Critical Infrastructure Protection: Complex Challenges

Philip Reitinger, a former “Deputy Under Secretary” for U.S. Department of Homeland Security (DHS), a Director of the National Cyber-security Center (NCSC) and currently President and CEO of Global Cyber Alliance participates in Risk Roundup with Jayshree Pandya to discuss the “Complex Challenges Facing Critical Infrastructure Protection”.

Story originally appearing on RiskGroup:


Irrespective of private or public, most of the critical infrastructure as seen across nations today, has been present in one form or other for quite some time. However, it is only recently that the critical infrastructure has become dependent on information, communication and digitization technology (ICDT).

The assets identified as critical infrastructure in cyberspace, geospace and space (CGS) are vital for the survival, success and sustainability of respective nations as they contribute to its very progress and development. These systems and assets in CGS are so vital to each nation that its incapacity or destruction would bring a debilitating impact on not only the physical security, but also the CGS security, economic security, national security, safety and very survival of nations.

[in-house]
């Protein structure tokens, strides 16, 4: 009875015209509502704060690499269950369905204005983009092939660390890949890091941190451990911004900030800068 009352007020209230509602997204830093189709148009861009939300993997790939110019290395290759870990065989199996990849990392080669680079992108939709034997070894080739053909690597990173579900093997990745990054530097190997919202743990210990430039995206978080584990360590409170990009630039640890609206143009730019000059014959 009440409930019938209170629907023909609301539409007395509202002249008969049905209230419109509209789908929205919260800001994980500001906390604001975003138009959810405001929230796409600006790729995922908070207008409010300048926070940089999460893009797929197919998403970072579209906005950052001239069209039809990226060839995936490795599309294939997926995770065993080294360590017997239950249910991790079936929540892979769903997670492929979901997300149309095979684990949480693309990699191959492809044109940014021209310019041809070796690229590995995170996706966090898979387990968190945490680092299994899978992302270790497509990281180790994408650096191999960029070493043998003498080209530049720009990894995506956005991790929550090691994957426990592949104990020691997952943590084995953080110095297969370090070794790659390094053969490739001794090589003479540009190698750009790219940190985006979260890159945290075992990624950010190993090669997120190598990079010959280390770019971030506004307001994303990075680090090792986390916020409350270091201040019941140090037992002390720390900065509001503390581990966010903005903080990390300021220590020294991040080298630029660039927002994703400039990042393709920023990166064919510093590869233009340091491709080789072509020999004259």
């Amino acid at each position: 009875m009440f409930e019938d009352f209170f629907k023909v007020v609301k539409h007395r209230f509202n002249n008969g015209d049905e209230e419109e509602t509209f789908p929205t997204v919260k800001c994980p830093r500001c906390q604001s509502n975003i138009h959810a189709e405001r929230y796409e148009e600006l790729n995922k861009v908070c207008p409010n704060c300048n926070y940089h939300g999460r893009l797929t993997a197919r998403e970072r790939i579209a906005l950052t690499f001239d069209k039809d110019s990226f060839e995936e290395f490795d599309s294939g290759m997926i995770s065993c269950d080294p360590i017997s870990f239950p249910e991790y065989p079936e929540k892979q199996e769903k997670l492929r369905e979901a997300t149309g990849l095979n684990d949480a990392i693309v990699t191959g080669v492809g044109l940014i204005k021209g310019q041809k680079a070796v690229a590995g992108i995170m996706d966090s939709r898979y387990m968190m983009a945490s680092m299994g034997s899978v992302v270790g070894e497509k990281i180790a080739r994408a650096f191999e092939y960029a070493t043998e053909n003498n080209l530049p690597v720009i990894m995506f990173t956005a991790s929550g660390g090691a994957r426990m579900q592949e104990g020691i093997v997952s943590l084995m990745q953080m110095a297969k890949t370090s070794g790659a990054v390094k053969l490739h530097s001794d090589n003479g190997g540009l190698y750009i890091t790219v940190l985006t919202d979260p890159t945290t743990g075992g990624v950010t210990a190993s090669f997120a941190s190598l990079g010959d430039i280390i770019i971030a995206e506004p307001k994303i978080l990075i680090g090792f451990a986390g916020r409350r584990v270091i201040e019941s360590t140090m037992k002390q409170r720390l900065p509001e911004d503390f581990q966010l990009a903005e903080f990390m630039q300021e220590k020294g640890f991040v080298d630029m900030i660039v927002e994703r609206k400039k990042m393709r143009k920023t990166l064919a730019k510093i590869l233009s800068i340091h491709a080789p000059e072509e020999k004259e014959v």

Irrespective of nations, these CGS infrastructures must maintain their optimal conditions under all circumstances. Safeguarding them—needs to be the utmost priority for each and every nation: its government, industries, organizations, academia and individuals (NGIOA-I).

Having said that, the well-being of this planet, human species, regions, nations and industries, organizations, academia and individuals relies upon the safety, security and sustainability of the CGS critical infrastructure—those assets, systems, and networks in cyberspace, geospace and space (CGS) that underpin the very fundamentals of a sustainable society.

Critical Infrastructure: Digitalization

Critical infrastructure is used by both governments as well as private industry and is a term to describe infrastructures, systems and assets in CGS that are essential for the progress and development of society– whose incapacity or destruction would have a debilitating impact on security at all levels.

The digitalization of critical infrastructures such as the electric grid, water supply, transportation, financial systems and emergency services have benefited significantly from greater integration of information, communication and digitization technologies (ICDT) to make systems at all levels (local /national /regional /global) more efficient, accessible, resilient and reliable.

The rapidly digitizing critical infrastructure across nations uses many software applications to manage not only client-side business processes like customer care, human resources, billing, accounting, data compilation, analytics and more but also customer-facing web services like online bill-pay and also to control some very sensitive operational processes and physical functions.